AFF1000 revision notes.docx

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Ellinor Allen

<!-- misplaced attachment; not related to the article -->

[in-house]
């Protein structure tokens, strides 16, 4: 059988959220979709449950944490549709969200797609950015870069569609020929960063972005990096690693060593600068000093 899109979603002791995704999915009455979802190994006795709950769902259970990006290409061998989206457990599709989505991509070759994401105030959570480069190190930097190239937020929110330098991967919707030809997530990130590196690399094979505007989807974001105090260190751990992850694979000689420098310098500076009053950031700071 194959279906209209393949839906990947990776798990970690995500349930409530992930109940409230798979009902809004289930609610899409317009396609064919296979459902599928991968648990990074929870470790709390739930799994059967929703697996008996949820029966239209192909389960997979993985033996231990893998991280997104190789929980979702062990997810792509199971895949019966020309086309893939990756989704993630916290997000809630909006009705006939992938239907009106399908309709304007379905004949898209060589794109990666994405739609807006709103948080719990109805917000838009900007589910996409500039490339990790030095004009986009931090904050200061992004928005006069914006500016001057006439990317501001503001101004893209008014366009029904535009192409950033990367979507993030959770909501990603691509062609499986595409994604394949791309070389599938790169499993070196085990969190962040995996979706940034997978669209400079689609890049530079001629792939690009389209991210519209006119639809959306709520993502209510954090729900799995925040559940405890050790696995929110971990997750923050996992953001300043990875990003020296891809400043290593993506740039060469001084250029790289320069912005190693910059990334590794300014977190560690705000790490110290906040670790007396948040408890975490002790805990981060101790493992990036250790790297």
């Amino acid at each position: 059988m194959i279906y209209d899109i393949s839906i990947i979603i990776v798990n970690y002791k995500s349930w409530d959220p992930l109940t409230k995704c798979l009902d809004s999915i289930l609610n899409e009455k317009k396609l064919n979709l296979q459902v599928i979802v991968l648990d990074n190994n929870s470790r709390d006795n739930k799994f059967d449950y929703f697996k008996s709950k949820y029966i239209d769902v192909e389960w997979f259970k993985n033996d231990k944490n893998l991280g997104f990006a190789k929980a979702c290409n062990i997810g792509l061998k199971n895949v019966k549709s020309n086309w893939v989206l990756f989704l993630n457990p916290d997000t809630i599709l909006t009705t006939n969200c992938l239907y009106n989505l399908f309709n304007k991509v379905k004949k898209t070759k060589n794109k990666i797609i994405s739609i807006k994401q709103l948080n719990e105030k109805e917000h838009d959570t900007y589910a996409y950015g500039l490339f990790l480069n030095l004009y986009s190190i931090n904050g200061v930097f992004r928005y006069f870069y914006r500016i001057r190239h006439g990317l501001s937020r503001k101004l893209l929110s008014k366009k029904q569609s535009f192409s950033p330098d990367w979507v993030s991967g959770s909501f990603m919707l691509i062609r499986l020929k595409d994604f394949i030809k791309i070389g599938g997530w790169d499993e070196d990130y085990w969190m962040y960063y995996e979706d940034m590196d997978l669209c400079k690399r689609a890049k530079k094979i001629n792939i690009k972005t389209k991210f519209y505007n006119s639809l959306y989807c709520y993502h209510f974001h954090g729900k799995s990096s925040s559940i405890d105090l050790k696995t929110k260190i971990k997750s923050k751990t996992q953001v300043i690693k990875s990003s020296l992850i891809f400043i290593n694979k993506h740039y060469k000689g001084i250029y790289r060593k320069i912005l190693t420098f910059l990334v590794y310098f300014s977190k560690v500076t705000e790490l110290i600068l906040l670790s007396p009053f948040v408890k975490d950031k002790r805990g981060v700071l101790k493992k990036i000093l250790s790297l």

The conceptual framework In Australia, the AASB Framework provides guidance on the following: – Which entities must make their financial statements publicly available. – The purpose of external financial reporting. – Qualities that the financial statements should have. – The elements of accounting (from lecture 1). AASB - Australian Accounting Standards Board • The ‘Conceptual Framework’ provides characteristics that general purpose financial information should have if it is to be useful for decision making. • Fundamental characteristics: – relevance and reliability (faithful representation) (the latter is proposed to replace the current qualitative characteristic of ‘reliability’). • Enhancing characteristics: – Understandability – Comparability – Timeliness – Verifiability • Constraints: – Cost/benefit – Materiality Who must report? • ‘Reporting Entities’. • These are entities that are considered to have external users relying on their financial information to make decisions. • Statement of Accounting Concepts 1 (SAC1) defines a ‘Reporting Entity’ as any entity in which it is reasonable to expect the existence of users who depend on general-purpose financial statements for information to enable them to make economic decisions. • The key factor is dependence. • Many entities have users, but they are not all dependent users. • If the only users related to an entity are those who can command information when needed, they are not dependent, therefore the entity is not a reporting entity. • The users must not be in a position to command information, they are ‘dependent’. Owner’s Equity = Assets – Liabilities or Assets = Liabilities + Owner’s Equity Income Definition: “… increases in economic benefits during the accounting period in the form of inflows or enhancements of assets or decreases of liabilities that result in increases in equity, other than those relating to contributions from equity participants” Essential characteristics: • An increase in economic benefits • Assets or Liabilities • Result in an increase in equity, but • Excludes owner’s contributions of equity Expenses Definition: “…decreases in economic benefits during the accounting period in the form of outflows or depletions of assets or incurrence of liabilities that result in decreases in equity, other than those relating to distributions to equity participants” Essential characteristics: • A decrease in economic benefits • Assets or Liabilities • Result in a decrease in equity, but • Exclude distributions to owners Recognition Criteria for the elements We have discussed the definitions of the elements, but there are two ‘recognition criteria’ for the elements as well: – Probable Occurrence – Reliable Measurement An item cannot be recorded in the entity’s accounts unless it satisfies both of these recognition criteria. • Probable occurrence requires that there be a greater than 50% chance of the increase or decrease in economic benefits occurring. • Reliable measurement requires that to be recorded in the accounts, the item must have a cost or value that can be measured reliably. • To fully justify how a particular item should be recorded in the accounts requires an explanation of the element(s) affected, their definitions and recognition criteria. Extended accounting equation Assets = Liabilities + Equity + Income – Expenses - Drawings • Income is shown as a positive addition to owner’s equity, since income contributes to profit. • Expenses are shown as a deduction from owner’s equity, since expenses reduce profit. When rearranged: Assets + Expenses + Drawings = Liabilities + Owner’s Equity + Income Assets, Expenses and Drawings are treated in the same way: Liabilities, Income and Capital are treated in the same way: Cash-basis accounting • Records income when it the cash has been received (regardless of whether the income has been earned). • Records expenses when they have been paid (regardless of whether the expense has been incurred). • The profit (loss) is based on what was actually received/paid from income/expense related items. • Under cash-basis accounting: Profit/Loss = cash receipts for income items – cash payments for expense items. • Entities produce financial statements for a period of time, usually 12 months. • Cash accounting can cause transactions to be recorded in a different period from when the economic substance of the transaction actually took place, as it focuses on recording the cash flow. • This approach can be problematic if advance payments of cash or delays in payment of cash occur. Accrual-basis accounting • Records income when it has been earned (regardless of whether the cash has been received). • Records expenses when they have been incurred (regardless of whether the cash has been paid). • The profit (loss) for a period is based on what was actually earned/incurred during a period regardless of the cash received or paid. This better reflects the business performance for the period than cash- basis profit. • Most entities use accrual-basis accounting as it produces more relevant information about business performance. • An accrual-based accounting system manages transactions by recording ‘temporary’ asset or liability accounts to deal with the timing of the cash receipt or payment being different from the timing of the earning of revenue or incurring of expenses. Effects of accrual-basis accounting on financial reporting • Accrual-basis accounting records transactions when income is earned or expenses incurred, and ignores whether there has been a corresponding exchange of cash. • The accrual-basis income statement, showing profit or loss for a period, will not necessarily have a direct relationship to the cash received or paid during that same period. Chart of accounts • A Chart of Accounts is used to number accounts, and assist the accountant in locating ledger accounts and posting correctly. • The chart of accounts should show accounts used in the business, grouped according to the element to which they belong. • Each element must begin with a new number to avoid confusion with accounts. • The numbers chosen should be flexible to allow for more accounts to be added at a later date. Ledger accounts • An account is an individual accounting record of increases and decreases in a specific asset, liability, owner’s equity, income or expense item. • There are separate accounts for all of the items used in transactions such as cash, salaries expense and accounts payable. ‘Normal’ Balances Debit side Credit side Assets Liabilities Expenses Income Drawings Capital Trial Balancehe account on which the ‘normal • The Trial Balance is a list of accounts and their balances at a given date (‘as at …’). • The primary purpose of a trial balance is to prove debits equal credits in ledgers after posting. • If debits and credits do not agree, the trial balance can be used to uncover errors in journalising and posting. Limitations errors: trial balance may ‘balance’, the accounting system may still contain 1. A transaction posted to the wrong account. 2. A transaction recorded at an incorrect amount. 3. A transaction omitted. Inventory • One of the most valuable assets for a trading firm. • Usually the primary source of income. • Accurate records must be kept relating to inventory purchased, sold, on hand. • It must be safe-guarded to minimise loss, theft, damage, obsolescence. Income for a retailer The primary source of income is from the sale of inventory, known as ‘sales revenue’ or ‘sales’. Expenses for a retailer 1. Cost of sales (COS) = total cost of inventory sold during the period. 2. Other expenses = expenses incurred in the process of earning sales revenue. ‘Gross profit’ is sales revenue less COS, and this is shown in the entity’s income statement Gross profit • Represents the difference between cost price and selling price. • Gross profit is the ‘mark-up’ on goods either manufactured or purchased wholesale. • Gross profit must be sufficient to cover all other expenses of the entity and leave a profit. Perpetual Inventory System • Maintains detailed records of the cost of inventory purchased and sold. • Recording is made easier with the use of bar codes and optical scanners. • COS is determined at the time a sale occurs. The alternative recording system is known as the ‘periodic’ system Recording purchases Apr 1 Inventory (110) 38,000 Accounts Payable (200) 38,000 (To record goods purchased on credit from Music Imports) Purchase returns and allowances • A purchase return is the return of goods by the purchaser because … • Goods are damaged or defective. • Goods are of inferior quality. • Goods do not meet purchaser’s specifications. • The purchaser will receive a refund in the form of either credit or cash depending on how the goods were initially purchased. • A purchase allowance occurs where the seller keeps the goods and a reduction in price is granted. Apr 4 Accounts Payable (200) 700 Inventory (110) 700 Recording sales of inventory • Sales revenue is recorded when earned (under accrual accounting and the income recognition princi